This article was published on October 8th, 2019
The United States Supreme Court is set to hear cases involving LGBT rights, including whether or not a business or company has the right to fire a queer person simply based on their sexual orientation. Though it is something any gay person could tell you, a new, timely study has been published with results showing that coming out as LGBT+ at work improves an employee’s well-being. Could this be used as supportive evidence for our case?
In an upcoming article funded by the American Psychological Association, “Affective Antecedents and Consequences of Revealing and Concealing a Lesbian, Gay or Bisexual Identity” reveals the results from the survey, conducted by Rice University, in an upcoming edition of the Journal of Applied Psychology. Its principle findings? Coming out and being open about sexual orientation at work is beneficial to an employee’s health and overall well-being.
Using new data, building upon previous research examining the mental impact of being out or closeted at work, the research hones in on lesbian, gay and bisexual individuals and the way they are treated at the work place either after coming out or remaining in the closet about their sexuality.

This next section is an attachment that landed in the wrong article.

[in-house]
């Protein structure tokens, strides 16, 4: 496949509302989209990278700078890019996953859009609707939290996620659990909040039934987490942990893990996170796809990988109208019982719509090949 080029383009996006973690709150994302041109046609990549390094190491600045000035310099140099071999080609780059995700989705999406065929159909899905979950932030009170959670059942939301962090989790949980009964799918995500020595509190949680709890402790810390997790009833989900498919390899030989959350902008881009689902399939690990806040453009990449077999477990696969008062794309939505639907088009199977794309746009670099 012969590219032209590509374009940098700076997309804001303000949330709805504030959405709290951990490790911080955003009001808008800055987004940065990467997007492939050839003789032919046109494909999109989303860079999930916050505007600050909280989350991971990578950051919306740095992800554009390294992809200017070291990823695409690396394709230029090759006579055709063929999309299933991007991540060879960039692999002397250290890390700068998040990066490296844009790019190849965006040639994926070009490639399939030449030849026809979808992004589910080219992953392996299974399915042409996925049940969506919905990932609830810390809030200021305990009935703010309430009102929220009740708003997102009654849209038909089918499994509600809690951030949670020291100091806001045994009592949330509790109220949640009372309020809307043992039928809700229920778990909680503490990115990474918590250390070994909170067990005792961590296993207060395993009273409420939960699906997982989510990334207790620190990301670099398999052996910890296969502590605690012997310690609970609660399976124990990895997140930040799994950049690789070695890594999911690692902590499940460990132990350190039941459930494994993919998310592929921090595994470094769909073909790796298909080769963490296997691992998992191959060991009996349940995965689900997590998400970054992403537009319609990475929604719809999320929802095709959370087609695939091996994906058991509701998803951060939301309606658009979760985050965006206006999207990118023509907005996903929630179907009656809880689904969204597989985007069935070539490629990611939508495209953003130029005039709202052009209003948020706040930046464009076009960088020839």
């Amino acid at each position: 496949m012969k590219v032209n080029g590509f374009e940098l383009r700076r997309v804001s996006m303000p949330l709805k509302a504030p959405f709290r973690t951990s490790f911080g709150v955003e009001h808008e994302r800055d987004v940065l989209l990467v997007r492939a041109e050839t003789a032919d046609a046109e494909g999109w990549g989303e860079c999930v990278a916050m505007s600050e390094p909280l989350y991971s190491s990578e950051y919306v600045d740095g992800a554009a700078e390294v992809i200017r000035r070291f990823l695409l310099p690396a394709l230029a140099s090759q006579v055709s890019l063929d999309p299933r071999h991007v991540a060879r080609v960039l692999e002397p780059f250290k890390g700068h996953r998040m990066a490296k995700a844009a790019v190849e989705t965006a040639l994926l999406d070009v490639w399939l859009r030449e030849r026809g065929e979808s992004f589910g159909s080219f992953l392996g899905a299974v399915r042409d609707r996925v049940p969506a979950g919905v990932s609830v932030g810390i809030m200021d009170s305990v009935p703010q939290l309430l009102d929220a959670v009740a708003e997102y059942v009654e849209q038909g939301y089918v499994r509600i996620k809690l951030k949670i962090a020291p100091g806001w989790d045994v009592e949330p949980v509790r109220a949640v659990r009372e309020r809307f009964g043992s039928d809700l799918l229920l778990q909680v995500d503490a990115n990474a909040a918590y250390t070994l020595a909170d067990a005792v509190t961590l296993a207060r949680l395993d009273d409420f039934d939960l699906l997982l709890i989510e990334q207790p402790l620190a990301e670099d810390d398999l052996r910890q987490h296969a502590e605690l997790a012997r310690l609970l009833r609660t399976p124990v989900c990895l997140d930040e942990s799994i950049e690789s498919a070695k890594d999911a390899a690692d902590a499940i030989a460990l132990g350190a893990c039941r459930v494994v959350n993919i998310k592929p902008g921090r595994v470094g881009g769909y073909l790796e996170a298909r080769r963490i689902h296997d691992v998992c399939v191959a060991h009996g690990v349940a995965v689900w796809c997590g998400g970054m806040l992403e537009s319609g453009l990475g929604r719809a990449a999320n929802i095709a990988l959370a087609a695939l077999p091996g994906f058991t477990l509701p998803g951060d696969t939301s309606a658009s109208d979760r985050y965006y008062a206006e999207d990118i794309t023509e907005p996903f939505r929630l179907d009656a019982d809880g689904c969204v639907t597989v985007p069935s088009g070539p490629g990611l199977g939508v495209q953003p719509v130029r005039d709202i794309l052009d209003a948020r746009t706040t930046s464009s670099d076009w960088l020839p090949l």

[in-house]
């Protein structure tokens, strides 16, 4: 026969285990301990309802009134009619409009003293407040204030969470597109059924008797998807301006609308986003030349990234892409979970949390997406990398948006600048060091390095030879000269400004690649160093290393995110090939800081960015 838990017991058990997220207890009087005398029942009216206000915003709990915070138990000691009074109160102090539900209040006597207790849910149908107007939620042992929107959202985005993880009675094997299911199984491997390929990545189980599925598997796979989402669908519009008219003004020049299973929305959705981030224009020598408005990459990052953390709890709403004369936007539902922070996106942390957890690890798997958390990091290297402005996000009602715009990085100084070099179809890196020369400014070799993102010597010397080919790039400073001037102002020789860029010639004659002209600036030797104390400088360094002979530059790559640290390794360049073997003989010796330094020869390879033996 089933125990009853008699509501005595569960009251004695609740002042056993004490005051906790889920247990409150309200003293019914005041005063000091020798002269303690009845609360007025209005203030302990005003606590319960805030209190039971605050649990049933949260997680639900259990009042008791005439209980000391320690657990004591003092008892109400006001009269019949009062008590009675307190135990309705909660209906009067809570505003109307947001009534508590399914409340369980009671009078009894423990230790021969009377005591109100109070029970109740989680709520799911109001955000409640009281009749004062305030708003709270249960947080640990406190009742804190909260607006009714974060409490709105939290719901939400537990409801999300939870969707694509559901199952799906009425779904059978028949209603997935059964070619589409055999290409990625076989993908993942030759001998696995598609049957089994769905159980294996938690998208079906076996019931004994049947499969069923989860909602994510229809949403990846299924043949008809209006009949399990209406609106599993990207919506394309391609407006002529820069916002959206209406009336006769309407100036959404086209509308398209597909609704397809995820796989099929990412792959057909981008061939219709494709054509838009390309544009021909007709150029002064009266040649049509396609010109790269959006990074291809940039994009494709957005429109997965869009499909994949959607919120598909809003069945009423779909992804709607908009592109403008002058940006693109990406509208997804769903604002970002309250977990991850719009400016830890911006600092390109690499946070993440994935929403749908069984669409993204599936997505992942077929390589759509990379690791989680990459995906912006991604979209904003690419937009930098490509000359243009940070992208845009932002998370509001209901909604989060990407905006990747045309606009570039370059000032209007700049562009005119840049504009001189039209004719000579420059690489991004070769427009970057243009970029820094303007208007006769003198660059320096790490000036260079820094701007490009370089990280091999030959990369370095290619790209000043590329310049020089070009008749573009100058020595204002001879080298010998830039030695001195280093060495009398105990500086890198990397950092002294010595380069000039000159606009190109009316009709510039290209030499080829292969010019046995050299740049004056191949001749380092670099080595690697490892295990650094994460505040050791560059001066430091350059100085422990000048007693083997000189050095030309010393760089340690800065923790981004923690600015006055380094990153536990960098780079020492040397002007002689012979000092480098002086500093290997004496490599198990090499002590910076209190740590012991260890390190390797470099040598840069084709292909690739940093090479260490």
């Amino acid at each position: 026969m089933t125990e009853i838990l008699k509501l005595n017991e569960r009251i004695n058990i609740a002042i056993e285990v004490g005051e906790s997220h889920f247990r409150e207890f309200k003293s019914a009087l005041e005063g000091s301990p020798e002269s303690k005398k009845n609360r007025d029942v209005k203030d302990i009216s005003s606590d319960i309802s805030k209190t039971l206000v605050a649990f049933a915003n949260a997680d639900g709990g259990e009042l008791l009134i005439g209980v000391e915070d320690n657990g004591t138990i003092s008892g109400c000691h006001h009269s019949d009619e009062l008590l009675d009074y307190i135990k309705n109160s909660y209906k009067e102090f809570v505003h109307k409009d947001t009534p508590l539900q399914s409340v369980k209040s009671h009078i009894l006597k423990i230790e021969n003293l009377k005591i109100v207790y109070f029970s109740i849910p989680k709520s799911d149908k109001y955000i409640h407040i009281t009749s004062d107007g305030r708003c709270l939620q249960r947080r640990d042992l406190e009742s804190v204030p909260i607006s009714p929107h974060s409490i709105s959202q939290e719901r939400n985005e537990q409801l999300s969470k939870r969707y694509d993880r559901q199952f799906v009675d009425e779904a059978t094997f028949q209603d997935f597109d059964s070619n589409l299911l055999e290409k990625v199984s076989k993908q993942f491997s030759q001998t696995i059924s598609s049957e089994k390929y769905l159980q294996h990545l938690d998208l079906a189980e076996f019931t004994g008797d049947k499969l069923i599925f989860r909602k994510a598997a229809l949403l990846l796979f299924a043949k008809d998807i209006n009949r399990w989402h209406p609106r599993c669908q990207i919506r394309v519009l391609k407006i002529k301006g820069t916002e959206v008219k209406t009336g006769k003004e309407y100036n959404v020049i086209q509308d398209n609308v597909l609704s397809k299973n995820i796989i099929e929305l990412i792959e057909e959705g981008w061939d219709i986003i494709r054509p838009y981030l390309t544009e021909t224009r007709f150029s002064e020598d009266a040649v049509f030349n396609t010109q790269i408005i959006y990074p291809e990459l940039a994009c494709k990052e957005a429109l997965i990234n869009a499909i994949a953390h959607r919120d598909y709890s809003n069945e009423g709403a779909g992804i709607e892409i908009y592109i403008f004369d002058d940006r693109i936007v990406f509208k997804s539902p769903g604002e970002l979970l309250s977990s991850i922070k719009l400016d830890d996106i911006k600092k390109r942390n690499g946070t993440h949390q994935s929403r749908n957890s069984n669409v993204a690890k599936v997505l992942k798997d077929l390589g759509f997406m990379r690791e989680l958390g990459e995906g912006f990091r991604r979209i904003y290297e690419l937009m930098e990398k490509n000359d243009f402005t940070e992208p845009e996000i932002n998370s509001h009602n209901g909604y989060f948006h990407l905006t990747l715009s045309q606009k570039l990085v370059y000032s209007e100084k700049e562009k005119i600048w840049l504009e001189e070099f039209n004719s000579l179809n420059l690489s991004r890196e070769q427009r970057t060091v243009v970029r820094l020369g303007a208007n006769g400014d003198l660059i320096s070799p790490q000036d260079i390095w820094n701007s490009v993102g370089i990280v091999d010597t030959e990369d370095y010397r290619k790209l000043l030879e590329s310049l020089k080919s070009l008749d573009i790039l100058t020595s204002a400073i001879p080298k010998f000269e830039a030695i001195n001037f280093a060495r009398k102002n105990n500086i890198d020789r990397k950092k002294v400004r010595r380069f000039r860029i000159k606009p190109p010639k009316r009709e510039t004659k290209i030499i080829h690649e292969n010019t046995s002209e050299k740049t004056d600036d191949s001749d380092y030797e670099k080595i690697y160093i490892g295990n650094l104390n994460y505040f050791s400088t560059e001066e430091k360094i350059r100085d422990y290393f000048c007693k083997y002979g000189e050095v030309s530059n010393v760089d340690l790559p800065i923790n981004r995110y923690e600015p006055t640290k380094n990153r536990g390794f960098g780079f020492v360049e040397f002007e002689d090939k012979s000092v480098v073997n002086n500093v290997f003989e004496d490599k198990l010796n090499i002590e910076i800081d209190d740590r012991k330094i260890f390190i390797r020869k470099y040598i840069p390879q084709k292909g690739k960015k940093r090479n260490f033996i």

“Opening up about your sexuality at work is a very real fear for many LGBTQ+ Americans, no doubt due to the fact that individuals have been fired for coming out in the workplace,” said associate professor of psychological science at Rice U, Eden King, one of the authors of the new study.
The study surveyed 61 LGB participants from different backgrounds working full-time in the Washington, D.C., region, and included those who had not been at their present job or workplace for more than a year. A focus on new employees was made simply because newer employees statistically have an easier time coming out to their colleagues.
While the world watches with bated breath as to how the newly conservative court will rule, having a study like this one, verifying that queer people do better in work and life by being out and living their true lives, should help add validity to our plight of full equality under the law.
Do you believe that coming out at work can improve your overall experience in the workplace? Or do you feel it is safer being in the closet? Leave your thoughts, opinions, and comments below.